What's going on?
A few weeks ago, the once-mighty Xerox photocopier company agreed to sell a controlling stake in itself to Japan’s Fujifilm. Now, several major activist investors are trying to block the deal, claiming that it’s a product of fraud.
What does this mean?
The controversy stems from a joint venture (basically a separate, shared company) that Xerox and Fuji launched decades ago to sell products in the lucrative Asian market. The problem, according to the activists, is that Xerox never told its investors that a 2001 update to the terms of the joint venture effectively blocked any other company from buying Xerox, meaning that when Xerox found itself struggling to adapt to life beyond fax machines, the only willing buyer that it could find was… Fuji.
Fuji negotiated what seems like a plum deal: buying Xerox without having to pay a premium to its share price (as would be typical). Now, disgruntled activist shareholders are trying to block the takeover, claiming that Xerox could have legally voided the joint venture agreement and held a more competitive sale process – one that would have resulted in a higher payout for its investors.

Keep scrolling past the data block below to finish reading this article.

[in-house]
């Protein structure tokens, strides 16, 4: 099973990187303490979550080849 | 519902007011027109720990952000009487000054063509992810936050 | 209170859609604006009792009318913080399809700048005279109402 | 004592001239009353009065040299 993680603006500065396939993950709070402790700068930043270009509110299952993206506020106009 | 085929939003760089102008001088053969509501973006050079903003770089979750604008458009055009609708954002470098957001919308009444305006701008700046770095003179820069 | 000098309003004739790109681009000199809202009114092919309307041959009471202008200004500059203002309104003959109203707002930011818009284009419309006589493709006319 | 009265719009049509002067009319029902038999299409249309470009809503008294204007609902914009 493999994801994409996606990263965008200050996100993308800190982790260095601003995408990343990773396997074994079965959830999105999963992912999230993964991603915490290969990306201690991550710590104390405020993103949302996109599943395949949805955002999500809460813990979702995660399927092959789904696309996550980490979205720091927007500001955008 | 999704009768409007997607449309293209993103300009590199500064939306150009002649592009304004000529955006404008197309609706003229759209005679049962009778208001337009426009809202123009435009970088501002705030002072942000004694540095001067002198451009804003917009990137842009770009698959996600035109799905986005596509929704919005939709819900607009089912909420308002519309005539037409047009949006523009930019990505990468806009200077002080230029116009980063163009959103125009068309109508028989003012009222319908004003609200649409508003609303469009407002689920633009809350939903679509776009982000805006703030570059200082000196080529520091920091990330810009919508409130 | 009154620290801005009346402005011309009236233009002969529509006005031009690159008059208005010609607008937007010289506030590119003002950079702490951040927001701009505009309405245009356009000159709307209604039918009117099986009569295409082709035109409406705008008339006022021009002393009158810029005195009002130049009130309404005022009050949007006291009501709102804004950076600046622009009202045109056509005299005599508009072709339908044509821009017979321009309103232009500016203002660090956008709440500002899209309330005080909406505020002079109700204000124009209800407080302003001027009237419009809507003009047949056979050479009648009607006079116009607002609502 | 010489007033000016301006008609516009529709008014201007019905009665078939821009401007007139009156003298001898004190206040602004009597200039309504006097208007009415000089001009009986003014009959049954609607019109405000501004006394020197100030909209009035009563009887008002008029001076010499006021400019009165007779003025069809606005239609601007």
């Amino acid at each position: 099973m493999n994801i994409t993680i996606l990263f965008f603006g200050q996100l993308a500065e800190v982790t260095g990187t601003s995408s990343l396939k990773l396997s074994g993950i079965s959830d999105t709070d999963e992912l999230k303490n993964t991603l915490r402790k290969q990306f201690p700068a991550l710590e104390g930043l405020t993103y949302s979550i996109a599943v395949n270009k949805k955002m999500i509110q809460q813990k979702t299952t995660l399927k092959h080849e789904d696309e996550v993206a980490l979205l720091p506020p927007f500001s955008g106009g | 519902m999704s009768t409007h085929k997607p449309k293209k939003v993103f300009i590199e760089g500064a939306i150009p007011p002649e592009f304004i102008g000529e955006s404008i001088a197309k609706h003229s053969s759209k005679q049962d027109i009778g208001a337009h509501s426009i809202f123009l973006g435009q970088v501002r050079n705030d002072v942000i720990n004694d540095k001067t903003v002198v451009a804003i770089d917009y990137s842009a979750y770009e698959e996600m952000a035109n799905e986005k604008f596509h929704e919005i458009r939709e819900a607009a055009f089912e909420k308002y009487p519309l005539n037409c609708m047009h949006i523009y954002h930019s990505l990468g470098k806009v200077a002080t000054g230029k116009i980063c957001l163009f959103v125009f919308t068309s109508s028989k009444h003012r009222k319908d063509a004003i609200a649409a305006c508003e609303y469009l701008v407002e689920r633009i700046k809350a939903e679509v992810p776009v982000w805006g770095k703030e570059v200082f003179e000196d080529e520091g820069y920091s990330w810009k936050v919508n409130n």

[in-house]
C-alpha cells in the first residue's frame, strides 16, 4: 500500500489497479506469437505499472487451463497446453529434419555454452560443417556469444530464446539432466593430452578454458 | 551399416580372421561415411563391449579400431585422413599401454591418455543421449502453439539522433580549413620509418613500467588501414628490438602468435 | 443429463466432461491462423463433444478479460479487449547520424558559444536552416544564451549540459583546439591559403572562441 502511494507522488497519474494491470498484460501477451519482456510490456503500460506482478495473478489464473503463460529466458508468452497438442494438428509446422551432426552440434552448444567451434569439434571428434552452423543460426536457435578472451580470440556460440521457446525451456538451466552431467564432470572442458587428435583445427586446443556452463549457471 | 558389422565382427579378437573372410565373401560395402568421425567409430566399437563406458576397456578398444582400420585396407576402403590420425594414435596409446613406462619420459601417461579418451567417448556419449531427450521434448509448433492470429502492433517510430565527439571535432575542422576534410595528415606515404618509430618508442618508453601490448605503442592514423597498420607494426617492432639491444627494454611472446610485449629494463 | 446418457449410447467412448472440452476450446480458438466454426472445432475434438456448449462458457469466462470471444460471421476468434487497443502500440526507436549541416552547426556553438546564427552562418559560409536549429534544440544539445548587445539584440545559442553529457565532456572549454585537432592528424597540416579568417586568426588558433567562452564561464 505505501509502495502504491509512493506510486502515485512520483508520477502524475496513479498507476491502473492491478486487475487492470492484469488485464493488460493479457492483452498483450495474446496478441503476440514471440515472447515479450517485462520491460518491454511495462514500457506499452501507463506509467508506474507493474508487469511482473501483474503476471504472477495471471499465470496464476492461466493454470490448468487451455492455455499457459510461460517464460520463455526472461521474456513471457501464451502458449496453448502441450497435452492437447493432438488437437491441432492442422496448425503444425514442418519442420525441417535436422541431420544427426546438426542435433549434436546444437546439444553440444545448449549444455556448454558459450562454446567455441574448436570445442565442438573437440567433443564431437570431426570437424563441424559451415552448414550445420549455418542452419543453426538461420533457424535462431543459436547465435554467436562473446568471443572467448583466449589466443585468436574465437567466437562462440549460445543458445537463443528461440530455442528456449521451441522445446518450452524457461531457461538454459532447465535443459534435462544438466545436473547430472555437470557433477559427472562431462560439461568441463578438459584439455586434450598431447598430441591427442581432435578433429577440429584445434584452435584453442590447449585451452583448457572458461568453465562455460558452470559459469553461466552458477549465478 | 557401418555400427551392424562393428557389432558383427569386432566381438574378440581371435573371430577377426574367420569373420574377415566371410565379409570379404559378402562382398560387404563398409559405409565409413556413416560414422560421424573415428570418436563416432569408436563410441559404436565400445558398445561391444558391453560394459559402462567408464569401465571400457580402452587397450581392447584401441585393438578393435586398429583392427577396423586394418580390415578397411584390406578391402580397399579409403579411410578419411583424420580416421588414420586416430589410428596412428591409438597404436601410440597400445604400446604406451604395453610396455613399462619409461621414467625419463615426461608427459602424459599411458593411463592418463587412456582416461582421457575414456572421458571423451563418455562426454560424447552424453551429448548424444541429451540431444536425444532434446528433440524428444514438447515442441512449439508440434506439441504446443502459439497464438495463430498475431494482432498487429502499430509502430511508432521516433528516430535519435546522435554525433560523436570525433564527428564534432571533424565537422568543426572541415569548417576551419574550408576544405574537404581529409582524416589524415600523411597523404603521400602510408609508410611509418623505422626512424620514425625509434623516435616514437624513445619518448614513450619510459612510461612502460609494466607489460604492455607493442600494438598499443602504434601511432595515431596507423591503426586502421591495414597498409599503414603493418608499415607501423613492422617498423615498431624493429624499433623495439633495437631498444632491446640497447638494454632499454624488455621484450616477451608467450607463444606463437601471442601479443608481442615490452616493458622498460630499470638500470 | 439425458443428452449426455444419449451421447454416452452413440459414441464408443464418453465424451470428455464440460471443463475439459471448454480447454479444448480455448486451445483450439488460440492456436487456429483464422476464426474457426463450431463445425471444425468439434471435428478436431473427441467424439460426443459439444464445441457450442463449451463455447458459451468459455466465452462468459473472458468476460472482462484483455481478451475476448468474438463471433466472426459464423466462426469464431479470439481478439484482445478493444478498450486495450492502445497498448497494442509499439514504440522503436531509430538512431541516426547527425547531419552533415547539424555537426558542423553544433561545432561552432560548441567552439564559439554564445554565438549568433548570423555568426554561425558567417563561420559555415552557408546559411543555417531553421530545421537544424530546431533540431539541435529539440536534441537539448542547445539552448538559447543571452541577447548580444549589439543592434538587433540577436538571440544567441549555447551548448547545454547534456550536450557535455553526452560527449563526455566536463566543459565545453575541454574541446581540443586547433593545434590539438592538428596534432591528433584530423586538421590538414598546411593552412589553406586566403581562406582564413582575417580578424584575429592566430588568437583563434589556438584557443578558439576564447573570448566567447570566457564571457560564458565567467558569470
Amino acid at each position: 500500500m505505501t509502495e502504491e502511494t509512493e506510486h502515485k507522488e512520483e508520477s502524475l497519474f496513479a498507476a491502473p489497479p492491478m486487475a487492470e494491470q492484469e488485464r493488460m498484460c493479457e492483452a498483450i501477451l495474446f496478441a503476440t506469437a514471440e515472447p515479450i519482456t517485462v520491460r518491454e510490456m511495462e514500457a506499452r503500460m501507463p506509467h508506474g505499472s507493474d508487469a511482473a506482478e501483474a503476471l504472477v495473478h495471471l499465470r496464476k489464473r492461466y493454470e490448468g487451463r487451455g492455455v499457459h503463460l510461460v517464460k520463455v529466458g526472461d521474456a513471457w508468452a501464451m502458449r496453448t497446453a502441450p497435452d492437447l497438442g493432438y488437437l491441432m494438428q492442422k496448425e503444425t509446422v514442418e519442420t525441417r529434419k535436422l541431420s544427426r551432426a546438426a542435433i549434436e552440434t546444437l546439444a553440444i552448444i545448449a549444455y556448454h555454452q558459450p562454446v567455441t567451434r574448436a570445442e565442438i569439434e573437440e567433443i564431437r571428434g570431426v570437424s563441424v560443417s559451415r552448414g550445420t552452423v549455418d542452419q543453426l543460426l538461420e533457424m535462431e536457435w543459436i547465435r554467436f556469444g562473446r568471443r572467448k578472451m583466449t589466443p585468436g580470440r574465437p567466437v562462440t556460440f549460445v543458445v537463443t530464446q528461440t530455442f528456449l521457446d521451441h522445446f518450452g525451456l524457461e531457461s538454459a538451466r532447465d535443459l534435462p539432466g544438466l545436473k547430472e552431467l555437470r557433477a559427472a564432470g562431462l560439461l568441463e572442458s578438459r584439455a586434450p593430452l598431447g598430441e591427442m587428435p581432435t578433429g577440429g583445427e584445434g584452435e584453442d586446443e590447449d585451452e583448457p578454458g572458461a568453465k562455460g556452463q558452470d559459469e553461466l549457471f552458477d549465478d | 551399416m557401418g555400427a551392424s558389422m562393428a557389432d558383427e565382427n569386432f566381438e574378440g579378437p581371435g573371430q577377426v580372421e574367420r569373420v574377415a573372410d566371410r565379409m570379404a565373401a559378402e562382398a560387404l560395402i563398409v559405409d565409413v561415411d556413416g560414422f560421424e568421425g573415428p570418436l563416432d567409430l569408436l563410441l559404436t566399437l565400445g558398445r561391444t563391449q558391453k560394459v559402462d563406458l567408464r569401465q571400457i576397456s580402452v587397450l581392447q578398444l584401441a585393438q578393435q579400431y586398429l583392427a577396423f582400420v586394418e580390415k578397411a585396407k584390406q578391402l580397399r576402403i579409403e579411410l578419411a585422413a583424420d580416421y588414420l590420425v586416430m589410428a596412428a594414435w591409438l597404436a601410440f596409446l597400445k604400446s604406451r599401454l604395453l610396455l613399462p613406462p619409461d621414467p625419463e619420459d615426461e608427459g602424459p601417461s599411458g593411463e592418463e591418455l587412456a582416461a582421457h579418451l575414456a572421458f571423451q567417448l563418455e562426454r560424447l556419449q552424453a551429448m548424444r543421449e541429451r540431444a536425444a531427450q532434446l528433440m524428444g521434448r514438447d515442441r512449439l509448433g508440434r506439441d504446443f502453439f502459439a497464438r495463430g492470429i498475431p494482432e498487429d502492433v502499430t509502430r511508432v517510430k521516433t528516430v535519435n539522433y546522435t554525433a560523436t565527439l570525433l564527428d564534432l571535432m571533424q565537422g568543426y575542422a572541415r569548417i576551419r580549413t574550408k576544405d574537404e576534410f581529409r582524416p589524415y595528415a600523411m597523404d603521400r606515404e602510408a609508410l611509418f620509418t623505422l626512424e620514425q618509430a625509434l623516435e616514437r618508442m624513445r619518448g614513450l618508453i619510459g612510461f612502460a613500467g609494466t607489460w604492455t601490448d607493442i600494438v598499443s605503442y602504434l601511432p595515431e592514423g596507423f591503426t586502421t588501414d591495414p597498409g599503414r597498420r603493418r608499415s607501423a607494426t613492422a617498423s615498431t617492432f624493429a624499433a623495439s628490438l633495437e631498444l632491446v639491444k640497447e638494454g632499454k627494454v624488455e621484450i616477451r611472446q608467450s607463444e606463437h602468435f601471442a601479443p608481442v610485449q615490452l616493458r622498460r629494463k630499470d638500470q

Why should I care?
For markets: Xerox is a troubled company, and this may be its only way out.
The charitable interpretation of this strange affair is that Fuji is the only realistic buyer of Xerox, and that Xerox’s board is trying to do good by its shareholders by selling now, rather than risking Xerox’s ultimate demise.
The bigger picture: Activist investors can benefit other shareholders by sticking up for their rights.
Not everyone is up for a fight, but a corporate scrap is activists’ bread and butter. It’s not yet clear if Xerox’s board breached its duty to its shareholders by kowtowing to Fuji; nor whether any other company would actually want to buy Xerox. Nevertheless, there appear to be legitimate questions to be asked, and this case could prove a good example of the benefits that activists can bring to the investment community as a whole.